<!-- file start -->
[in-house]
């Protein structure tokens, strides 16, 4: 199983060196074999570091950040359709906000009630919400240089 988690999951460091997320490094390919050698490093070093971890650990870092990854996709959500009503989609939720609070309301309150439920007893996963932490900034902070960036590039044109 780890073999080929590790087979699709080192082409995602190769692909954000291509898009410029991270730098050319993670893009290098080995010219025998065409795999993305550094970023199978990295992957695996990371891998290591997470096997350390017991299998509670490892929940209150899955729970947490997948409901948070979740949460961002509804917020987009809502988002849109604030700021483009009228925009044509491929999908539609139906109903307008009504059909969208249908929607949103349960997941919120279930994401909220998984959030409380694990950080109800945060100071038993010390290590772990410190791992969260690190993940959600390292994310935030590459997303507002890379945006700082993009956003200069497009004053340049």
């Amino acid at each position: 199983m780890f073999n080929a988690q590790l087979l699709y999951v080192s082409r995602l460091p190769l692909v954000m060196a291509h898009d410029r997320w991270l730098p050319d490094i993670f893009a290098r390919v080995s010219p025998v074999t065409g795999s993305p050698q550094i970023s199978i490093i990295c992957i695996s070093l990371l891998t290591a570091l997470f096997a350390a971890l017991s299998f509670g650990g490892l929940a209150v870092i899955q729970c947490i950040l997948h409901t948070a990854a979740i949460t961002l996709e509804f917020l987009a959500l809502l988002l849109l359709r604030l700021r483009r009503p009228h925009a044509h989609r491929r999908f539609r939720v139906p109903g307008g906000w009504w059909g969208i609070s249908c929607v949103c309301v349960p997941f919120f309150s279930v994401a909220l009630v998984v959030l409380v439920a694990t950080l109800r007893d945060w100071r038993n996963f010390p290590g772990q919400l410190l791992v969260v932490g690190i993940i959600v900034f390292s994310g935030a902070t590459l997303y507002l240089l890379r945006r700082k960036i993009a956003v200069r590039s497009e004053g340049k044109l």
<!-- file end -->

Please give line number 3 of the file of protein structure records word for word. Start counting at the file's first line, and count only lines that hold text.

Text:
């Amino acid at each position: 199983m780890f073999n080929a988690q590790l087979l699709y999951v080192s082409r995602l460091p190769l692909v954000m060196a291509h898009d410029r997320w991270l730098p050319d490094i993670f893009a290098r390919v080995s010219p025998v074999t065409g795999s993305p050698q550094i970023s199978i490093i990295c992957i695996s070093l990371l891998t290591a570091l997470f096997a350390a971890l017991s299998f509670g650990g490892l929940a209150v870092i899955q729970c947490i950040l997948h409901t948070a990854a979740i949460t961002l996709e509804f917020l987009a959500l809502l988002l849109l359709r604030l700021r483009r009503p009228h925009a044509h989609r491929r999908f539609r939720v139906p109903g307008g906000w009504w059909g969208i609070s249908c929607v949103c309301v349960p997941f919120f309150s279930v994401a909220l009630v998984v959030l409380v439920a694990t950080l109800r007893d945060w100071r038993n996963f010390p290590g772990q919400l410190l791992v969260v932490g690190i993940i959600v900034f390292s994310g935030a902070t590459l997303y507002l240089l890379r945006r700082k960036i993009a956003v200069r590039s497009e004053g340049k044109l």